As we begin wrapping up our final weeks of the '23 season, a lot of fish pics have come in from past two weeks of guests! Generally, fishing would be slow some afternoons, then crazy the next; the morning bite was consistently strong and those that adapted to the low water levels and fall bite were rewarded with some memorable catches. Air temps and low winds were almost too calm and mild some recent days, thus creating a fun challenge. With water levels dropping another 6 inches in the last few weeks, we are grateful to barely get in our full season. Fish have been moving deeper, and numerous fishermen reported marking fish that just wouldn't bite. But here's some of the many fish that did bite:
Nick had fished the Wabaskang some 30 years ago with his father and siblings, and now wanted to get back to those fishing roots by bringing his own kids and wife up. When your entire family is catching so many fish, its hard to know which pictures to share, so why not include them all! Sarah was very patient so Dad and Max got some early morning fishing in each day, and then the whole family would go out til sunset:
Nick and oldest son Max doubled up on the walleye while Fisher held his own with the pike and walleye:
Tim is quickly becoming a smallmouth slayer:
Father daughter duo got into perch and some thick pike, Kacie catching her personal biggest pike and Dad Lee measuring a fat 36"er. These fellow Southsiders also held their own at some bean bag tossing:
Neal and Marji continued to catch more fish with dog Tess cheering them on, taking leisurely naps on the boat, and helping celebrate Neal's birthday to conclude their trip:
Longtime guest Mike and his buddy Terry caught many fish, but didn't take many pics; here's a dandy smallmouth one:
Bob and Jack, first timers to Tall Pines, really clicked with the fall bite and landed an insane amount of northern. These two are arguably the most positive happy-on-life guys we've met this year. They taught me about the "Gunga Din" concept as they were describing these 40+ inchers that they'd see at the boat, but couldn't quite catch. More on that later.
Brennan and Jake came to Tall Pines bout 15 years ago, and the stars aligned that they could do a trip with high school buddies Andy and Tom this fall. They were the first ones out each morning and usually one of the last ones in, just happy to be on the water catching fish and having some laughs:
Some more opportunities for guests to take in the full Tall Pines experience: From a make your own craft workshop to an outing at the Ear Falls Fall Fest, from a moose spotting to a daily fly-in fishing day, from yoga and fishing off the docks to kids still playing in the water, from the mancave-talk in the fish house to taking in the stunning fall foliage colors, we try to make all our guests feel welcome.
Patti was asking about chances of seeing the Northern Lights and I said its worth looking out before you go to bed and they may be there, but don't get your hopes up. Well, the next morning she shared these pics that her and good friend Tari saw with their own eyes:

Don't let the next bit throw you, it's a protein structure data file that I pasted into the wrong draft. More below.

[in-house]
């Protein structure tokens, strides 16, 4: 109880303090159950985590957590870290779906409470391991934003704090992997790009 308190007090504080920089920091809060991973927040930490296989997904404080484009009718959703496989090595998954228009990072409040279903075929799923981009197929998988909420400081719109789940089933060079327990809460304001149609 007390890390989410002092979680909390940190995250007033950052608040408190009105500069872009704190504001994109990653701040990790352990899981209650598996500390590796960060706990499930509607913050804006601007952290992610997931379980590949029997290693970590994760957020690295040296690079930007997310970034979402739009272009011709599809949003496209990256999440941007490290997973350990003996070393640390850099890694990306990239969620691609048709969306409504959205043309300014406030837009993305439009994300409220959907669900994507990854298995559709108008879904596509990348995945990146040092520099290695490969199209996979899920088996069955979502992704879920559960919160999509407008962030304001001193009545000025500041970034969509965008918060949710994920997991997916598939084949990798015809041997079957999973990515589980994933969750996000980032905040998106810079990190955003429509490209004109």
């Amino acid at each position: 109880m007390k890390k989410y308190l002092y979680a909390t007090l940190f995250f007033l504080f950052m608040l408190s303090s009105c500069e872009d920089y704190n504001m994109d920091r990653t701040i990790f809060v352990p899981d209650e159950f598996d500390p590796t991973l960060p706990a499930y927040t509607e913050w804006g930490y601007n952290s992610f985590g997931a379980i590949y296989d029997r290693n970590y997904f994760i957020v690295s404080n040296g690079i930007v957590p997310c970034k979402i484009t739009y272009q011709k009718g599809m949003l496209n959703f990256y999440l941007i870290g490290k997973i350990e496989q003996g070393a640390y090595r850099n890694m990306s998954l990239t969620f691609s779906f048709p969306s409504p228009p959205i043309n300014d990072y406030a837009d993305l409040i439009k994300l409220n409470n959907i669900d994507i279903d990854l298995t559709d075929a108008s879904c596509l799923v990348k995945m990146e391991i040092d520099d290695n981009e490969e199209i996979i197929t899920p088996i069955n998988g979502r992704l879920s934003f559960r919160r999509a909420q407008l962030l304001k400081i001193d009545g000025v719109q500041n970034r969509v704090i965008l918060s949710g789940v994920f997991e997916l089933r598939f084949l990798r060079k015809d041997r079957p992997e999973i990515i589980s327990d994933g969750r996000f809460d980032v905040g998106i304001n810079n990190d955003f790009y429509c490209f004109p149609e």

And wife Patti also captured Bob and Tim in one of the best parts of a fishing trip: the Saturday afternoon when you and your fishing buddy are prepping all your gear to take out on the boat- the anticipation builds of a whole week of fishing ahead of you!
Gunga Din PJ! Every fisherman has that person who had the patience to teach him how to fish, someone who nurtured the passion within him, that person who recognized that he got the "fishing bug". Someone who had a solid knowledge base on tactics and took the time to share that. PJ Hall is that person for Ryan. A fishing mentor, and one hilarious dude, PJ finally was reunited with Ryan on the water after many years. He's had his own war wounds, quite literally, as well as figuratively, (bloody rags to prove it) and his entire crew was a joy to see again:
Week 17 leaderboard:
Week 18 leaderboard (I originally had a kids category, but Max- age 12- beat out the adults too! Younger brothers Fisher and Bowdyn did earn an honorable mention with 24 and 25" walleye):
Gunga Din (a poem by Rudyard Kipling written in 1890) is about showing bravery, loyalty, and selflessness going into battle, regardless of stature. Bob describes facing the big northern pike as if he was in battle, with enormous respect for the great fish. Many of you readers have had your own Gunda Din experience. Sometimes the big Great One winning by biting through the line, shaking off the hook, or just ever so alluding you as a form of torture.
And sometimes, after a great fight, slow and steady, with some give and take reeling in, exhaustion and some yelling added in, you get the Gunga Din moment of victory- you win- you get that fish, even if only for the moment to take a picture and then gently coax her back in the water. It's as if the enemy of battle becomes, in that moment, your ally and a silent understanding is spoken between you and the Great One. If you didn't get that this year, hopefully you can plan a trip up here for '24- Gunga Din!
The Gunga Din blog is dedicated to our friend and guest Tom W. who postponed major surgery to get his fishing trip in.